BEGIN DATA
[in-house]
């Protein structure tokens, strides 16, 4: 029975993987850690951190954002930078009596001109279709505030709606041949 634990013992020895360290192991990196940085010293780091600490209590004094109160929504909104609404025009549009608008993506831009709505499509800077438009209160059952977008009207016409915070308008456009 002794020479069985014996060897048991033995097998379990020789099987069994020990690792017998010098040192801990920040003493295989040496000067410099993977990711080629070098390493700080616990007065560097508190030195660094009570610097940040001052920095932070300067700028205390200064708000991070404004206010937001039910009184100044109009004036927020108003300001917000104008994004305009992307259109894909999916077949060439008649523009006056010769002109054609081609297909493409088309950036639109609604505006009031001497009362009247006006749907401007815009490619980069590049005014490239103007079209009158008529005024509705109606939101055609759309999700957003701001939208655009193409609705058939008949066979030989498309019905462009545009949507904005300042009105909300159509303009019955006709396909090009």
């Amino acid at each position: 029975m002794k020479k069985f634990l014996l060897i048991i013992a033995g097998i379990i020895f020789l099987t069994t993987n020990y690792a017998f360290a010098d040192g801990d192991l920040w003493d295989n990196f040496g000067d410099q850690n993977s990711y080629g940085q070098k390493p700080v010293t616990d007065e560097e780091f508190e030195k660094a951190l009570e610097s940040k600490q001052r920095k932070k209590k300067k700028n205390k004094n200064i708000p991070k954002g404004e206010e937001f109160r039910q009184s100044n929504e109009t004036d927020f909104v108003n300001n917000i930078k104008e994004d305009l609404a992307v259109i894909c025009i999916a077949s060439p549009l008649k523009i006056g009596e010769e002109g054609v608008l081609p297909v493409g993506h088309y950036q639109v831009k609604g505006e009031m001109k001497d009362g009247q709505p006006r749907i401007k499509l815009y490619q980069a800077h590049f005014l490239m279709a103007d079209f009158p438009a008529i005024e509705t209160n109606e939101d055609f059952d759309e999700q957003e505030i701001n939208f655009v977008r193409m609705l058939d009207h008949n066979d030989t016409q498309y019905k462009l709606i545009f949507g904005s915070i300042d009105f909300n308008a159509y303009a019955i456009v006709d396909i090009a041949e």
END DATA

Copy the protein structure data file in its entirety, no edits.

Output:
[in-house]
């Protein structure tokens, strides 16, 4: 029975993987850690951190954002930078009596001109279709505030709606041949 634990013992020895360290192991990196940085010293780091600490209590004094109160929504909104609404025009549009608008993506831009709505499509800077438009209160059952977008009207016409915070308008456009 002794020479069985014996060897048991033995097998379990020789099987069994020990690792017998010098040192801990920040003493295989040496000067410099993977990711080629070098390493700080616990007065560097508190030195660094009570610097940040001052920095932070300067700028205390200064708000991070404004206010937001039910009184100044109009004036927020108003300001917000104008994004305009992307259109894909999916077949060439008649523009006056010769002109054609081609297909493409088309950036639109609604505006009031001497009362009247006006749907401007815009490619980069590049005014490239103007079209009158008529005024509705109606939101055609759309999700957003701001939208655009193409609705058939008949066979030989498309019905462009545009949507904005300042009105909300159509303009019955006709396909090009």
């Amino acid at each position: 029975m002794k020479k069985f634990l014996l060897i048991i013992a033995g097998i379990i020895f020789l099987t069994t993987n020990y690792a017998f360290a010098d040192g801990d192991l920040w003493d295989n990196f040496g000067d410099q850690n993977s990711y080629g940085q070098k390493p700080v010293t616990d007065e560097e780091f508190e030195k660094a951190l009570e610097s940040k600490q001052r920095k932070k209590k300067k700028n205390k004094n200064i708000p991070k954002g404004e206010e937001f109160r039910q009184s100044n929504e109009t004036d927020f909104v108003n300001n917000i930078k104008e994004d305009l609404a992307v259109i894909c025009i999916a077949s060439p549009l008649k523009i006056g009596e010769e002109g054609v608008l081609p297909v493409g993506h088309y950036q639109v831009k609604g505006e009031m001109k001497d009362g009247q709505p006006r749907i401007k499509l815009y490619q980069a800077h590049f005014l490239m279709a103007d079209f009158p438009a008529i005024e509705t209160n109606e939101d055609f059952d759309e999700q957003e505030i701001n939208f655009v977008r193409m609705l058939d009207h008949n066979d030989t016409q498309y019905k462009l709606i545009f949507g904005s915070i300042d009105f909300n308008a159509y303009a019955i456009v006709d396909i090009a041949e």